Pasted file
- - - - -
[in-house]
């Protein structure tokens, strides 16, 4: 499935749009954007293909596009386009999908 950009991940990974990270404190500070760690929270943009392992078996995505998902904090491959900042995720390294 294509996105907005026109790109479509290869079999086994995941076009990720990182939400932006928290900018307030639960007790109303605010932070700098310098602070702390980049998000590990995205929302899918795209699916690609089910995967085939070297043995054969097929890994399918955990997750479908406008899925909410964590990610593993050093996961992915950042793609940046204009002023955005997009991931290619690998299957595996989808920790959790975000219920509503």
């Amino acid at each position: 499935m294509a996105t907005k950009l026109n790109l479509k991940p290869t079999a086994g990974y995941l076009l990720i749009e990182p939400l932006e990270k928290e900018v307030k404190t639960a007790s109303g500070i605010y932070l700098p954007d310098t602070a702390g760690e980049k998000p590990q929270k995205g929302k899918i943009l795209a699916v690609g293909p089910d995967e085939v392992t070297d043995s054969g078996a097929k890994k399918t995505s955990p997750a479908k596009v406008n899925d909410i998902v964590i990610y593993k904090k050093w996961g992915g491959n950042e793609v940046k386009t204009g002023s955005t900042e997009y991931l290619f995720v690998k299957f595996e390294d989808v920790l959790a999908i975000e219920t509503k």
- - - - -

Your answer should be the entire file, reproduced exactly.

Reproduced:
[in-house]
């Protein structure tokens, strides 16, 4: 499935749009954007293909596009386009999908 950009991940990974990270404190500070760690929270943009392992078996995505998902904090491959900042995720390294 294509996105907005026109790109479509290869079999086994995941076009990720990182939400932006928290900018307030639960007790109303605010932070700098310098602070702390980049998000590990995205929302899918795209699916690609089910995967085939070297043995054969097929890994399918955990997750479908406008899925909410964590990610593993050093996961992915950042793609940046204009002023955005997009991931290619690998299957595996989808920790959790975000219920509503």
């Amino acid at each position: 499935m294509a996105t907005k950009l026109n790109l479509k991940p290869t079999a086994g990974y995941l076009l990720i749009e990182p939400l932006e990270k928290e900018v307030k404190t639960a007790s109303g500070i605010y932070l700098p954007d310098t602070a702390g760690e980049k998000p590990q929270k995205g929302k899918i943009l795209a699916v690609g293909p089910d995967e085939v392992t070297d043995s054969g078996a097929k890994k399918t995505s955990p997750a479908k596009v406008n899925d909410i998902v964590i990610y593993k904090k050093w996961g992915g491959n950042e793609v940046k386009t204009g002023s955005t900042e997009y991931l290619f995720v690998k299957f595996e390294d989808v920790l959790a999908i975000e219920t509503k």